At the request of our students, Vernon and I in the spring 2013 semester co-taught an advanced seminar on "Spontaneous Order and the Law II".  Our focus will be on law as the evolution of abstract rules governing human conduct. Our primary texts will be Hayek’s The Mirage of Social Justice, Peter Stein’s Legal Evolution: The Story of an Idea, and Adam Smith’s Lectures on Jurisprudence, and for a modern application to economics we will read James Surowiecki’s The Wisdom of Crowds.


In Spring 2013, I taught a new honors course (HON 340) entitled, "Social Justice: Mirage or Oasis". This course attempts to clarify our understanding of the pervasive and yet obscure concept of social justice in the modern world. F.A. Hayek contends that the concept, despite well-meaning intentions, is meaningless, incoherent, and harmful to the prosperity of a free society. David Miller argues that when considered contextually the principles of desert, need, and equality can be used to delineate a theory of social justice as a viable political ideal.

The course begins by asking what are the origins of liberty and justice in human development.  Is justice a rational ideal, an instinct, or a moral tradition? What makes a civilization of strangers possible and what roles do justice and liberty play in the development of trade and a prosperous civilization?  Then we will explore critiques of a world of trade and how these criticisms are rooted in a newer notion of justice.  Through the lens of this broad perspective of human history, the course will explore the philosophical and jurisprudential foundations of social justice. Is social justice a relief for economic distress or an illusionary cure for a misidentified economic disorder?


I have also co-taught with Vernon Smith a section of HON 357 for the Honors Program.  The course entitled, "Foundations of Economic Exchange", is crosslisted as ECON 420 in the Argyros School of Business and Economics.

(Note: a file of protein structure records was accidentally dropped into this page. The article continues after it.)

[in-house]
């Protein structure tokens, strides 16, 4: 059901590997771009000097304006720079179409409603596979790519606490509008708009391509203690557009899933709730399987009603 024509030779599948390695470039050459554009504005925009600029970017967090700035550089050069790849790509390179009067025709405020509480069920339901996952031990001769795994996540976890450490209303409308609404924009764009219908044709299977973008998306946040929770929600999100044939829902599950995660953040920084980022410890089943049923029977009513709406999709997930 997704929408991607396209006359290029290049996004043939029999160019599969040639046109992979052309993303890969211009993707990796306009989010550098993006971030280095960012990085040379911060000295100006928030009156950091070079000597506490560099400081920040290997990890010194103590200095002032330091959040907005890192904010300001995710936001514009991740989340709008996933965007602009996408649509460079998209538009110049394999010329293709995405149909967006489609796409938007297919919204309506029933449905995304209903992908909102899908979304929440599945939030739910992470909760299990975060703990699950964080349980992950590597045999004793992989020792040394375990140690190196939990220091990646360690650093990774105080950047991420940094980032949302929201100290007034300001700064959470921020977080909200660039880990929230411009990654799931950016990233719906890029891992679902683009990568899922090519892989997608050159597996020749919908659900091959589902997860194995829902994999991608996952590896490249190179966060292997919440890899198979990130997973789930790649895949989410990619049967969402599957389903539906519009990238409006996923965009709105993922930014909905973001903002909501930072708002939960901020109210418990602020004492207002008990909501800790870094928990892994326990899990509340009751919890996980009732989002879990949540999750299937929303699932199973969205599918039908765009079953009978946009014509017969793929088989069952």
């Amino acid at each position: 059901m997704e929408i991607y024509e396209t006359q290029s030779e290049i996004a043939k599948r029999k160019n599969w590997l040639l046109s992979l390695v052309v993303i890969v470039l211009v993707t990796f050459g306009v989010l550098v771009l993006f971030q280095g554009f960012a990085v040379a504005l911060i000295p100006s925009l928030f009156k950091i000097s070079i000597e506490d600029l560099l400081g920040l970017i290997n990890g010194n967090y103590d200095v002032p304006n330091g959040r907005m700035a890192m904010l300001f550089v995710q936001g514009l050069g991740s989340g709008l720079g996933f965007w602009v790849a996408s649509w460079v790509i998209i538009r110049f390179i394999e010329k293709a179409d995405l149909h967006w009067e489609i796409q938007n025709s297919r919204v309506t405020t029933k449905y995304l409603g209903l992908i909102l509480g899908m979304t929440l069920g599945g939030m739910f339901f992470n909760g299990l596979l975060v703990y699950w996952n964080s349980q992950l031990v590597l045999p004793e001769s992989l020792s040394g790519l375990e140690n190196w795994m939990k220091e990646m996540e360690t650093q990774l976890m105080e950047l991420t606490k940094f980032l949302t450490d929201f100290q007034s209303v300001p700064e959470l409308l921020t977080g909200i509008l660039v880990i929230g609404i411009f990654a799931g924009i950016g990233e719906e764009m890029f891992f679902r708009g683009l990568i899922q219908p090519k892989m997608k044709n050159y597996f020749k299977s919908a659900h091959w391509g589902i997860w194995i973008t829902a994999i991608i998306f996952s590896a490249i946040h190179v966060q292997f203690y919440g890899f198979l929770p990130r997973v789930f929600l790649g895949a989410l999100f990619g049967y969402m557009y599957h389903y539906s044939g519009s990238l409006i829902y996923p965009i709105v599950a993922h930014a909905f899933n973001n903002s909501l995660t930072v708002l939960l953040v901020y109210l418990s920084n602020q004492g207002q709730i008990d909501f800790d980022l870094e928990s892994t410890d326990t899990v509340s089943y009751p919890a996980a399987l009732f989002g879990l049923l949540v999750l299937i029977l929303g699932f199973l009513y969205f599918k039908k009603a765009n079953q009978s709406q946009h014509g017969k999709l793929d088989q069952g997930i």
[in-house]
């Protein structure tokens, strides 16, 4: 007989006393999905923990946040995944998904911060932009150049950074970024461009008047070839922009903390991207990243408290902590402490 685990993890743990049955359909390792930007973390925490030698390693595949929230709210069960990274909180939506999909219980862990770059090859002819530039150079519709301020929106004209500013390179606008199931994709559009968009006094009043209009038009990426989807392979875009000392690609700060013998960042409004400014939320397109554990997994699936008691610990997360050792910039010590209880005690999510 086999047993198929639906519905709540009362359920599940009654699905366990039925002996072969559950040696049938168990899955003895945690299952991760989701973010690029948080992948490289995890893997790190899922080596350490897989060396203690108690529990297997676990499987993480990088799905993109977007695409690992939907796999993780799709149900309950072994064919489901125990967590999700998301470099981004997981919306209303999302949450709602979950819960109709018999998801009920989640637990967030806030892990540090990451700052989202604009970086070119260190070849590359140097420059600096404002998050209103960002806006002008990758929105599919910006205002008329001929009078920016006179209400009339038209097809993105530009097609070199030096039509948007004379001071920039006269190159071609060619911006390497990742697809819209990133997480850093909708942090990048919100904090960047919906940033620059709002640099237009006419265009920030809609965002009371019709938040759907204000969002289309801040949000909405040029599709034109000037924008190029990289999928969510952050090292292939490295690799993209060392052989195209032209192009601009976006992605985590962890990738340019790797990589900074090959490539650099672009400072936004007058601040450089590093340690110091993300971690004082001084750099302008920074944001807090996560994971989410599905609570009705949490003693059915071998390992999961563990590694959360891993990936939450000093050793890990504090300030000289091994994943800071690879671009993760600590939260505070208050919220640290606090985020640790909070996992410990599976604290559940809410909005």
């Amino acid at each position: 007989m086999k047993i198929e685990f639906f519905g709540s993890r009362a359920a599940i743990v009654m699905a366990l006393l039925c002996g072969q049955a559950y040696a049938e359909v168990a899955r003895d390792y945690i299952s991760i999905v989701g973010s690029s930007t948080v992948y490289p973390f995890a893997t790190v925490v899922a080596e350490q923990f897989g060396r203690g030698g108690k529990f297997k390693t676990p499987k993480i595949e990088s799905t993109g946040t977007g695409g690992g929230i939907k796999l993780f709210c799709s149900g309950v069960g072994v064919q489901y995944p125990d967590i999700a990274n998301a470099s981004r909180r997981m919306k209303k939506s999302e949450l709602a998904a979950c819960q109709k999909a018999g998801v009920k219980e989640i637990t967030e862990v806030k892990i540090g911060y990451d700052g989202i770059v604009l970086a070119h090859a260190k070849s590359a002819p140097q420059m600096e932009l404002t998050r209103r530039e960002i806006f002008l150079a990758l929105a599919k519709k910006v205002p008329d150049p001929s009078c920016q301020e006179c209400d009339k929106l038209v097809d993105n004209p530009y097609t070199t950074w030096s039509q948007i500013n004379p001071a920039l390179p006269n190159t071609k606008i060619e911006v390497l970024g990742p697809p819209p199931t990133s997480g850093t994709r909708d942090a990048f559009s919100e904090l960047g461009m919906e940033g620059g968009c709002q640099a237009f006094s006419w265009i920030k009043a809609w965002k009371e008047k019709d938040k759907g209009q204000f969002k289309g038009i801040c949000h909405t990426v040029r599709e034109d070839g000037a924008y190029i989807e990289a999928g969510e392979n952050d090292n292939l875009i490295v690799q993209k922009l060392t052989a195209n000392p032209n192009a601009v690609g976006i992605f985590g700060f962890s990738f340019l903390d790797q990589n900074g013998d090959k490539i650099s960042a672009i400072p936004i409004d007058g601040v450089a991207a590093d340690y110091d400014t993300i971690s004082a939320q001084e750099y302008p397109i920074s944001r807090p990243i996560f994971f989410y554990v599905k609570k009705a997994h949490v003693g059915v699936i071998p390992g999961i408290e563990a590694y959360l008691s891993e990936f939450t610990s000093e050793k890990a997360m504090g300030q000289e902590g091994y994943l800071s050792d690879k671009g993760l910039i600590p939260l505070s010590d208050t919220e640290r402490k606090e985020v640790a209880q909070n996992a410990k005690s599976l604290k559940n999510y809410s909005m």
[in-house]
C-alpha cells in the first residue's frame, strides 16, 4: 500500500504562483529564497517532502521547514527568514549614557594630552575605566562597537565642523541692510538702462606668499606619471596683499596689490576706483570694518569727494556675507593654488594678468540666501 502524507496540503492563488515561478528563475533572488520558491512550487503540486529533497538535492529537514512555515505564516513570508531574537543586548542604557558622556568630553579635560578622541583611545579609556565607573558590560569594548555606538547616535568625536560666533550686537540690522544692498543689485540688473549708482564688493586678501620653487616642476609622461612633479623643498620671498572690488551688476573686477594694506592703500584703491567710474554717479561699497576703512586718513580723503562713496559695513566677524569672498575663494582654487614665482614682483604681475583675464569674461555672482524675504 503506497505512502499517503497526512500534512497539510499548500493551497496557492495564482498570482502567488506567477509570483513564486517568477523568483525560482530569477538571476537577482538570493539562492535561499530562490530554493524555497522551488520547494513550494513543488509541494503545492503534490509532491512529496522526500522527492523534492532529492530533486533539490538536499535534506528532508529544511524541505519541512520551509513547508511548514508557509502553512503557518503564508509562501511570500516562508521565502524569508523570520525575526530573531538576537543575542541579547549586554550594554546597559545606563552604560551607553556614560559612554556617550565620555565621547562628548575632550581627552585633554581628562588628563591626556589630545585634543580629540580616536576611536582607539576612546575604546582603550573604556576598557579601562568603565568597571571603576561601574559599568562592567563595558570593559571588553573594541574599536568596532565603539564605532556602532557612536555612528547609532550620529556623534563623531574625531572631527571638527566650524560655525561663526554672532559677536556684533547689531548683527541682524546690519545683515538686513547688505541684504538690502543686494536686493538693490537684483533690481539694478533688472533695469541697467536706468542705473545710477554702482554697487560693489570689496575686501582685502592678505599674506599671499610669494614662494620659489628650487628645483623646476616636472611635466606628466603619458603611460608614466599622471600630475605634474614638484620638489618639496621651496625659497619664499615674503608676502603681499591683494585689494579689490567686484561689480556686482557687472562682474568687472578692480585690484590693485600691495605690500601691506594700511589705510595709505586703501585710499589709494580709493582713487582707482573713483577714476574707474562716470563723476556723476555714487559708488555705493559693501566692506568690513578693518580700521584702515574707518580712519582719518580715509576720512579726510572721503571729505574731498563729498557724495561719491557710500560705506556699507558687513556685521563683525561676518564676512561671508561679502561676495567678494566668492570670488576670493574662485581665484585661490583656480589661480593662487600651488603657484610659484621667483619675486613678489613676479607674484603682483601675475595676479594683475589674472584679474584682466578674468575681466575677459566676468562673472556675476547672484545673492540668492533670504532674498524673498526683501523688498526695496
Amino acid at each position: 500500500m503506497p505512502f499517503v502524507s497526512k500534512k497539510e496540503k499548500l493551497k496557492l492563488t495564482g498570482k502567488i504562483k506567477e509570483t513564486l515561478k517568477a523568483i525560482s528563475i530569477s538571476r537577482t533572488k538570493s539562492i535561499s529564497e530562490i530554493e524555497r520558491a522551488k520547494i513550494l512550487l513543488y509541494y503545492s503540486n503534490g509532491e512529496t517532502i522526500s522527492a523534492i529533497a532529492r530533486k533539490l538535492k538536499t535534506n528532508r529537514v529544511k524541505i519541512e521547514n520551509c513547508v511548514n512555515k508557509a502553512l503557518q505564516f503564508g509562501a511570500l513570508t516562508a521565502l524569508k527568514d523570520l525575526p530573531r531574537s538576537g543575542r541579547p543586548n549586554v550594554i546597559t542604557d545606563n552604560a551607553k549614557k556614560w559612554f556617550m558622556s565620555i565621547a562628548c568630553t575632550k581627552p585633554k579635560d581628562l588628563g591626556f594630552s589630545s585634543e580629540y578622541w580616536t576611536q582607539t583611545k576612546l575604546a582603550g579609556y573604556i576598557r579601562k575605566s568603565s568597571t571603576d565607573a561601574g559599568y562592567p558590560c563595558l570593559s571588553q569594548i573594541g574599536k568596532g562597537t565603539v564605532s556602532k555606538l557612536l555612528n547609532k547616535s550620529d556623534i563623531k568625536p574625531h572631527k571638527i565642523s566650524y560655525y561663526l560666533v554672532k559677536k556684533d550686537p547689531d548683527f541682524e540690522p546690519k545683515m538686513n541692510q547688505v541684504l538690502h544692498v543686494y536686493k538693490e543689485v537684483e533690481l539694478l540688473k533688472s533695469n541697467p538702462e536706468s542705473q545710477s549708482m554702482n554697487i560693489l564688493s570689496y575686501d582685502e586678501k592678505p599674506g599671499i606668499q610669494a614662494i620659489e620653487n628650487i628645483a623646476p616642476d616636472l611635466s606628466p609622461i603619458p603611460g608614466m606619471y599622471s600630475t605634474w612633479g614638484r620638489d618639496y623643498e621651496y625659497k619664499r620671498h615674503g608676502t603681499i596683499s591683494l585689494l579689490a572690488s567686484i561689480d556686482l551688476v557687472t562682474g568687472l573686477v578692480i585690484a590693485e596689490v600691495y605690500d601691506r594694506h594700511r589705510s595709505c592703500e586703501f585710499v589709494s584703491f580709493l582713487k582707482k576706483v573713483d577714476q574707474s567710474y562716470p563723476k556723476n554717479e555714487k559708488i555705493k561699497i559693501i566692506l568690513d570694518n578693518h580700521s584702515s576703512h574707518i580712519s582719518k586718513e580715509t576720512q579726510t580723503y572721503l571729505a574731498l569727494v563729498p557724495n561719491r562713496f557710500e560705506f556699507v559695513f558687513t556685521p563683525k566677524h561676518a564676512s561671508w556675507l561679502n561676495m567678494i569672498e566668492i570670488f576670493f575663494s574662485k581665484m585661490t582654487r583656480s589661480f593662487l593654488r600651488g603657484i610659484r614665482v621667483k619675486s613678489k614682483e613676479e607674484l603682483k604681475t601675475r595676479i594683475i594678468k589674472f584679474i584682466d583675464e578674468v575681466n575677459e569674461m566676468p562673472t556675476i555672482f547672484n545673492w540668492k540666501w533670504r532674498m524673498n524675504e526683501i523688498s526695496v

From the perspectives of two forms of rational orders, constructivist and ecological, the course studies economic exchange and its implications for economic policy. We examine the extent to which reason and the deliberate action of a constructivist order and the undesigned principles of norms and traditions in an ecological order can inform our understanding of impersonal exchange in markets and personal social exchange with friends, neighbors, and family. On the topic of impersonal exchange, the course covers such issues as international trade and a stock market for predicting presidential elections. In juxtaposition to the observed self-interested behavior in markets, we also study the pervasive cooperation that people simultaneously exhibit in social settings and how it is supported by the biological and cultural evolution of the mind.

This course used a combination of hands-on learning in laboratory experiments and roundtable discussions of readings. In additional to the our own research, the readings ranged from works by 18th century Scottish philosophers Adam Smith and David Hume to 20th century Nobel economist F.A. Hayek. 


This site was last updated 02/17/14.